Cast-aluminum rims mount 17-inch hoops, with both rides getting a 120/70 front and 180/55 rear tire. The brakes have a nice, progressive feel, and while they aren’t very grabby at first, they wind up biting with authority by the end of the lever stroke.
Daytona 675 R
Triumph’s tiny, in-line triple is the real star of the show; and folks, don’t be fooled by the size of the package, this mill punches way above its weight. This liquid-cooled lump runs with dual, over-head cams to time the 12-valve head, and a fairly hot, 13.1-to-1 compression ratio. The 76 mm bore and 49.6 mm stroke is decidedly oversquare, and as is always the case with short-stroke motors, horsepower is high while torque falls off a bit. Not only is the Daytona 675 mill fuel injected, it actually carries two injectors per cylinder, which is something you don’t see everyday.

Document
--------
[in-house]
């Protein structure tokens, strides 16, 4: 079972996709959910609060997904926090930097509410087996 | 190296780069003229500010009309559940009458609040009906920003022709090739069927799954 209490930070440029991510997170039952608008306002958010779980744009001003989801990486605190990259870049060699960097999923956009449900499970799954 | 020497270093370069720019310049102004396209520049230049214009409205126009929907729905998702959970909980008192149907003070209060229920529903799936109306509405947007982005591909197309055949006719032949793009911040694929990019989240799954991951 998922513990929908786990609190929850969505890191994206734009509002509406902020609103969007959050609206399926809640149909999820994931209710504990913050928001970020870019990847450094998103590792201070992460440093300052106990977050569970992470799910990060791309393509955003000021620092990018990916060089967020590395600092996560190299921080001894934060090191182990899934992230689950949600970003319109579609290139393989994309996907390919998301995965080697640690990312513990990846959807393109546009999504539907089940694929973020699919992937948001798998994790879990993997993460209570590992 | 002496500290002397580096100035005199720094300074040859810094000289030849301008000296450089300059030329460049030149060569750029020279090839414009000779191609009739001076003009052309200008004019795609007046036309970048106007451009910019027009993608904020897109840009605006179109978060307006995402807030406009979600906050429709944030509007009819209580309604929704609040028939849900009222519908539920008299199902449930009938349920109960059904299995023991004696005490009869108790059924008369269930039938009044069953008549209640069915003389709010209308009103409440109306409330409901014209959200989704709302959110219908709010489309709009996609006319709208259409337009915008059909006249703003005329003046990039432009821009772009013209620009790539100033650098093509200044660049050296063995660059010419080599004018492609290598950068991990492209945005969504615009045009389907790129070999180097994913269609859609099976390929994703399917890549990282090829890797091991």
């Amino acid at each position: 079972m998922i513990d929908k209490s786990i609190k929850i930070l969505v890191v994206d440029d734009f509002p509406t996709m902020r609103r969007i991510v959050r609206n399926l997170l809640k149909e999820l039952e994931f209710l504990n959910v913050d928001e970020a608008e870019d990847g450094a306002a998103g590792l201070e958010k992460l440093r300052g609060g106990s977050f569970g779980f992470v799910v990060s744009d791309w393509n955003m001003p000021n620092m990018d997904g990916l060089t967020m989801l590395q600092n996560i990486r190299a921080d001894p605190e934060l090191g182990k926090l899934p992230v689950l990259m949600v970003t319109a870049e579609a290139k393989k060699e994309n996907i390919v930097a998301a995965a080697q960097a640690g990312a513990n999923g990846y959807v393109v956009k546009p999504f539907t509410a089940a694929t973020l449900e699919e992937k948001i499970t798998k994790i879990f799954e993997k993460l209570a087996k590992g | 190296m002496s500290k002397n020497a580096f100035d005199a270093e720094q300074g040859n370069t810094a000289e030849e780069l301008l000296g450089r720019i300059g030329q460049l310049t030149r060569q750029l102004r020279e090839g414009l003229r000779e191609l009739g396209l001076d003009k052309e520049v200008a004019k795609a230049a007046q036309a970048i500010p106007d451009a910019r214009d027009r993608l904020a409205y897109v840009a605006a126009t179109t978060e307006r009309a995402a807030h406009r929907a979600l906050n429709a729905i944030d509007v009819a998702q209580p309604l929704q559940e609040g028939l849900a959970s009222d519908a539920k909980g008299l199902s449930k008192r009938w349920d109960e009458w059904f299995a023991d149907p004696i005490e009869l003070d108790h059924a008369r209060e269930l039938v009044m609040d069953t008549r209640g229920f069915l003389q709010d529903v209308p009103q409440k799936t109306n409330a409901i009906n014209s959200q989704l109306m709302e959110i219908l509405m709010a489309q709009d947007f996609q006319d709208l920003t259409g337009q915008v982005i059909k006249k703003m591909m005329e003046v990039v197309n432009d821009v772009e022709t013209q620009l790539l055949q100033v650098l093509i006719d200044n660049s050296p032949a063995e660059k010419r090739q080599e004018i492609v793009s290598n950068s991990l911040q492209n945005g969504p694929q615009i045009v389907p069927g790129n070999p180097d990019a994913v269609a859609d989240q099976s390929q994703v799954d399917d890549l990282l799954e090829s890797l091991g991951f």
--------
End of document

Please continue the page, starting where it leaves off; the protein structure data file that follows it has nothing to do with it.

Super-light titanium valves enable the use of lighter valve springs and allows for much higher revs, to the tune of a 14,400 rpm redline, though I’m not sure I would be entirely comfortable straddling something wound up quite that tight myself.
What this leaves us with is a powerful little plant that is right at home on the track, and tame enough for civilized road use — with a bit of throttle moderation that is. At 12,500 rpm, the Daytona’s triple puts out a whopping 128 horsepower, with 55 pound-feet of torque coming on just a skosh earlier at 11,900 rpm and a top speed around 155 mph. This is on a bike that weighs in at less than 400 pounds, so obviously, you’d better be hanging on when you grab a fistful of throttle.
A slipper clutch couples engine power to the six-speed transmission while providing some anti-hop protection during aggressive downshifts. For aggressive upshifts, both of the Daytona brothers come with a race-ready, push-button quick-shifter as standard equipment.